Wednesday, 29 March 2017

Book Marks: On Gatekeeping, And The Diversely Bizarre

"[Couple and co-authors Ian and Sarah Hoffman] say the subject of 'Jacob’s New Dress' is one they have personal experience with, having raised a son who used to storm around the house at age 4 'wearing a sparkly princess dress and carrying a (replica) battle ax.' 'Now, he's 14, and into recreational math,' says Ian Hoffman."

So this book written by the Hoffmans was withdrawn from a school in Charlotte, North Carolina, after conservatives railed at it for obvious reasons. The Hoffmans seem baffled by the reaction, and not just because Jacob's New Dress was first published in 2014. "The idea that a book can turn someone gay or transgender is bizarre to us. Reading a book can't turn you gay," Sarah Hoffman told The Charlotte Observer.

Ma'am, some think a movie will make people gay. Tale (almost) as old as time.

Meanwhile, conservatives (and censors) worldwide should probably brace themselves for a wave of children's books featuring transgender teens, blended families and feminism.



"When librarians add self-published e-books to their collections, they shoulder more of the curation responsibility. Self-published books typically haven't survived the agent/publisher gauntlet of traditional gatekeeping—a form of vetting that librarians appreciate—and they typically don't come with the same number of reviews. This may explain why 61% of the librarians at the time of Library Journal's survey had not purchased or were not planning to purchase self-published e-books."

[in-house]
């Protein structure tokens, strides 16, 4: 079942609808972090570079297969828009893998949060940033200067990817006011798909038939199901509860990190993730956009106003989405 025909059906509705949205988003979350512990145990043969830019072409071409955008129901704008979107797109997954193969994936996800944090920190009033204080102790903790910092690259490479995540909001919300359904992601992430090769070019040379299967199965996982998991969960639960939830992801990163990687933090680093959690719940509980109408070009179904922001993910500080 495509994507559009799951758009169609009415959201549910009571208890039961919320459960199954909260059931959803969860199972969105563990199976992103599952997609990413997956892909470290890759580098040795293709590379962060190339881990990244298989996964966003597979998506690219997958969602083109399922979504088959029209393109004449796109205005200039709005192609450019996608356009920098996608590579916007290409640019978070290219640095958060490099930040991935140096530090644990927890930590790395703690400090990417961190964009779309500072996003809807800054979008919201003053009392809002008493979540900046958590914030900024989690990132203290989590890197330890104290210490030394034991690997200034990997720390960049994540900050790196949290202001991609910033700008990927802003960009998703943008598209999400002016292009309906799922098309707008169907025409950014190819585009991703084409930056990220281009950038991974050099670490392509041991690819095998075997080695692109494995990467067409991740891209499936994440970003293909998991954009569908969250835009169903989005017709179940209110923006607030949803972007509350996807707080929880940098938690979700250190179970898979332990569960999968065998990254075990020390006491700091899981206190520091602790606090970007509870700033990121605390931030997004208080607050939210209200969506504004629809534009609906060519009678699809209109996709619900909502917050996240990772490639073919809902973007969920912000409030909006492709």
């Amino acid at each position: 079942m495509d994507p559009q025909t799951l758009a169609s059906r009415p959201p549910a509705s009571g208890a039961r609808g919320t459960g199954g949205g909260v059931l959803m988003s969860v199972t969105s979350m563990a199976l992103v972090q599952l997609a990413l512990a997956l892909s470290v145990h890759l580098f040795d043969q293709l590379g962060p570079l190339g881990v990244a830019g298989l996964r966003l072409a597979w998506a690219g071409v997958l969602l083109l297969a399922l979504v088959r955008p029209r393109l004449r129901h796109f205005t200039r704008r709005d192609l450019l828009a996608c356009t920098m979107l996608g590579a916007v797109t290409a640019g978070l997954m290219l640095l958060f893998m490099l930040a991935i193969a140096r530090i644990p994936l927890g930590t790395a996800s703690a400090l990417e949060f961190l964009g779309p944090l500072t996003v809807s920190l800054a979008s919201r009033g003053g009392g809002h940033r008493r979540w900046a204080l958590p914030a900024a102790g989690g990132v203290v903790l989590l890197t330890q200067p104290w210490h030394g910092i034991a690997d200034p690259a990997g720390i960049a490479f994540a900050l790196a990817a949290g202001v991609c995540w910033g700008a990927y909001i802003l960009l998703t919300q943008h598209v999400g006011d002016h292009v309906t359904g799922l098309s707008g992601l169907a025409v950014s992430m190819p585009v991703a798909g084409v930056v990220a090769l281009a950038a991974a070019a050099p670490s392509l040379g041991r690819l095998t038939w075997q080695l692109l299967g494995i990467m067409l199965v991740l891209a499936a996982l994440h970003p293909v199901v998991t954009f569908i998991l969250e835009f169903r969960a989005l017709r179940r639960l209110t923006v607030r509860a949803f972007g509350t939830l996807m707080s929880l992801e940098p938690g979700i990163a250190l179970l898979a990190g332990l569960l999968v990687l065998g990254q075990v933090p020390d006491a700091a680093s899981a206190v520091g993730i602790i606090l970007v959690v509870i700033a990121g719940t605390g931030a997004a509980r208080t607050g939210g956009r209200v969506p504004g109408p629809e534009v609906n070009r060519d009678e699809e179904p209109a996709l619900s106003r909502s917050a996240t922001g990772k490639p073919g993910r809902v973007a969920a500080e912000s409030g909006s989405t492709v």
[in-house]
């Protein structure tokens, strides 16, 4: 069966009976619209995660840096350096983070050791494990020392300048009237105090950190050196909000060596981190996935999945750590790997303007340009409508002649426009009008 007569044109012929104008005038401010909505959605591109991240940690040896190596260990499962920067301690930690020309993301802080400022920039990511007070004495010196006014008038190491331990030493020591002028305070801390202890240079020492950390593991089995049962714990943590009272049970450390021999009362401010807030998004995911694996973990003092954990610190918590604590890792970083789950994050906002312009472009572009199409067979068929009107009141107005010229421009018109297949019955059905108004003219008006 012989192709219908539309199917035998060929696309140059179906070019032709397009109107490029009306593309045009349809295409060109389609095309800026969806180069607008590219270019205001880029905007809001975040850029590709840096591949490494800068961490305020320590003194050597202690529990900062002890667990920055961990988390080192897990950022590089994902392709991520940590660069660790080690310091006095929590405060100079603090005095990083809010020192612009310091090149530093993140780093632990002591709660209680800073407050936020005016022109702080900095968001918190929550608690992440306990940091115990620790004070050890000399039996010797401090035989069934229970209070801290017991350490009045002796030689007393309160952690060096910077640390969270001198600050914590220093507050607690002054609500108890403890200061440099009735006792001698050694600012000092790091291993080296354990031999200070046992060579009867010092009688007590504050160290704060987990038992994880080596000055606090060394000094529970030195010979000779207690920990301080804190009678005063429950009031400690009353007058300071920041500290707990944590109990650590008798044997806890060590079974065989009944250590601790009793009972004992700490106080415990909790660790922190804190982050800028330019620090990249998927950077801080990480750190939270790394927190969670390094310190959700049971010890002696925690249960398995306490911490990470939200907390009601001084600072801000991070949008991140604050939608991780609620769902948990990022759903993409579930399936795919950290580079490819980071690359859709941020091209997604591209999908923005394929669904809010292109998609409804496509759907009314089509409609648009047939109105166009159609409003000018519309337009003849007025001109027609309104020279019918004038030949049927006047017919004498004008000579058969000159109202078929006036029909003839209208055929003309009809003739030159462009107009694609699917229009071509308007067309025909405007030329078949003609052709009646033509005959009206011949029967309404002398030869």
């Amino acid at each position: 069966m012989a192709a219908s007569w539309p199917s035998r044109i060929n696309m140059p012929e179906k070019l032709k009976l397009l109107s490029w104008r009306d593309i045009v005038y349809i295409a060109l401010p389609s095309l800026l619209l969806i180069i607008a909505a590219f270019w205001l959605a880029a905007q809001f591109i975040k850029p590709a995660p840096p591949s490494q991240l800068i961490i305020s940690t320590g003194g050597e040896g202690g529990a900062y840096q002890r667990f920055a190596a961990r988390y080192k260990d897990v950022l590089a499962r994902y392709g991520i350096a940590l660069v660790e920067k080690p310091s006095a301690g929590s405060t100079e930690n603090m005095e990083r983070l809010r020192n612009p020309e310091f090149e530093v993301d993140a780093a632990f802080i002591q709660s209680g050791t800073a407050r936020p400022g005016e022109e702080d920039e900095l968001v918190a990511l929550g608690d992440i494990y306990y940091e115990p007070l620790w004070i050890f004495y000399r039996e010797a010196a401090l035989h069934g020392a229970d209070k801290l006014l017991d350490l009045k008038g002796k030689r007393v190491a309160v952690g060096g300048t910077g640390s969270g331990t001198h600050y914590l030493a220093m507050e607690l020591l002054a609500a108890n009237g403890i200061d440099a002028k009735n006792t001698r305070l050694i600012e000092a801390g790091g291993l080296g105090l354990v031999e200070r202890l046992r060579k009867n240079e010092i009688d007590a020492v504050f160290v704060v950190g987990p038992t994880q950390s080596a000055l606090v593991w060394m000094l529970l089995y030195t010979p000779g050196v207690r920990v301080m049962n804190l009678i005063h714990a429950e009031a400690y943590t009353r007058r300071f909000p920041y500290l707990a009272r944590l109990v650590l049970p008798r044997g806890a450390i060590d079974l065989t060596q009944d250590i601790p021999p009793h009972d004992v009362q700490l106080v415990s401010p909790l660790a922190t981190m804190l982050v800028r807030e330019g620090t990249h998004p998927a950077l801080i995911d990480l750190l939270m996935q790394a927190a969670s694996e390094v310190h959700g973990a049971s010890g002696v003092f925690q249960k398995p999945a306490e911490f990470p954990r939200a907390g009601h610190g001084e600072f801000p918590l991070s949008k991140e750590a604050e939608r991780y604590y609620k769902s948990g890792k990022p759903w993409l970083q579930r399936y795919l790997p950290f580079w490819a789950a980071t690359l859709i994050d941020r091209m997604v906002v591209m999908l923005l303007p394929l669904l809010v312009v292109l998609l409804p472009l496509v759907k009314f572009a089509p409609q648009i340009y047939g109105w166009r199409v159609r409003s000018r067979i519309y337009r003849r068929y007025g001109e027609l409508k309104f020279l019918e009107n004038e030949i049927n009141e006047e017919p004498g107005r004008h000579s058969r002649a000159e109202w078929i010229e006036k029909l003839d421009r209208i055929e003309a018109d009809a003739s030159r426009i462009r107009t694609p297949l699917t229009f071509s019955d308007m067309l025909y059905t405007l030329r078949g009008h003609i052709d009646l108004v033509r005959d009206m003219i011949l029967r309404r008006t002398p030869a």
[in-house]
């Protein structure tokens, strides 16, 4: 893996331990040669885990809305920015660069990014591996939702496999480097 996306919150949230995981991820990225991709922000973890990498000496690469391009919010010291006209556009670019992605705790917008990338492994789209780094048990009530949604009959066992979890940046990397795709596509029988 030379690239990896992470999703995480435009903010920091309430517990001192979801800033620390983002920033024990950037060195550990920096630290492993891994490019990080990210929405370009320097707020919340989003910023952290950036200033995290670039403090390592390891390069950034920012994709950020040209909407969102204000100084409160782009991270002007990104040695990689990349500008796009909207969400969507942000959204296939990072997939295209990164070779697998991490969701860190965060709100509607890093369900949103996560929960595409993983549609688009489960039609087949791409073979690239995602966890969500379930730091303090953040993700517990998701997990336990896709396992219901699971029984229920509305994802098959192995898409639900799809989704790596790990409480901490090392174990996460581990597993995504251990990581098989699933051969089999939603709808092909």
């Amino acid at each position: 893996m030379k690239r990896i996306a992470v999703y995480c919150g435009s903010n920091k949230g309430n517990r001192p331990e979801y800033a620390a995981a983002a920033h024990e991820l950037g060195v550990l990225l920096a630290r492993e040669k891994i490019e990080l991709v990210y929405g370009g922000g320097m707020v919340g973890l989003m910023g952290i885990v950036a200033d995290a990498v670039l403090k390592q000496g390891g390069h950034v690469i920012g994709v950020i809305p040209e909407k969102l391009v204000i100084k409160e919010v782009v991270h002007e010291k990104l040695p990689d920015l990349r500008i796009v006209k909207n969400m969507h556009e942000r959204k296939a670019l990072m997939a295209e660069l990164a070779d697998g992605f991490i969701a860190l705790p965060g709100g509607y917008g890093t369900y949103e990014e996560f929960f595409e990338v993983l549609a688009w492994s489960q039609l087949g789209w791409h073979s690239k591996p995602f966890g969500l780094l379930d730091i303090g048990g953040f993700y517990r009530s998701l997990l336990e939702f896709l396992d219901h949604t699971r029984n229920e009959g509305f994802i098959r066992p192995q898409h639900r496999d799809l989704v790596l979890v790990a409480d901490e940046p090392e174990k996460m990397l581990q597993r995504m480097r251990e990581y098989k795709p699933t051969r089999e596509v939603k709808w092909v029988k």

Therefore, Smashwords founder Mark Coker has five tips for getting your self-published e-books to libraries.

If that's not enough to give you hope that your manuscript will see the light of day:

Midlist authors all contribute to a publishers and booksellers bottom line, although they tend not to get many reviews by The New York Times or Publishers Weekly. Their books aren't really reviewed by indie bloggers either, they mainly depend on Amazon reviews by the readers. These authors certainly are not household names, but are tremendously important to publishers for their consistent source of revenue.

But not all good books make it to press, according to Kanishka Gupta, CEO of the South Asia’s largest literary agency, Writer’s Side, who also lays out eight reasons publishers would reject even a good book.

"...having spent more than seven years on the other side, first as a consultant and then an agent, I think many writers have wrong notions about rejections. While most books are rejected because of poor quality and incompetence (as they should be), there are several other factors that play a role in publishing decisions. And these affect 'good' books too."

Even so, such books will see the light of day eventually, depending on the will of the author to push it through. Gatekeepers and similar institutions can get it wrong, and what defines a good book should not be an idée fixe.



I think some of us find this situation familiar:

A month or two ago, a publishing biggie, who makes sure never to like a single Facebook post of mine like it would give him a social disease if he did (after having sent me a friend request just so he could see what damage I was perpetrating), was having something like a nonsexual orgasm on social media because he had acquired the rights of a book by the talentless offspring of a big-time actor. In it, he gushingly referred to the spouse of the "writer", an upstart in the film industry, as a legend.

Meanwhile, another bona fide writer died jumping off a building. (My word, who was it?)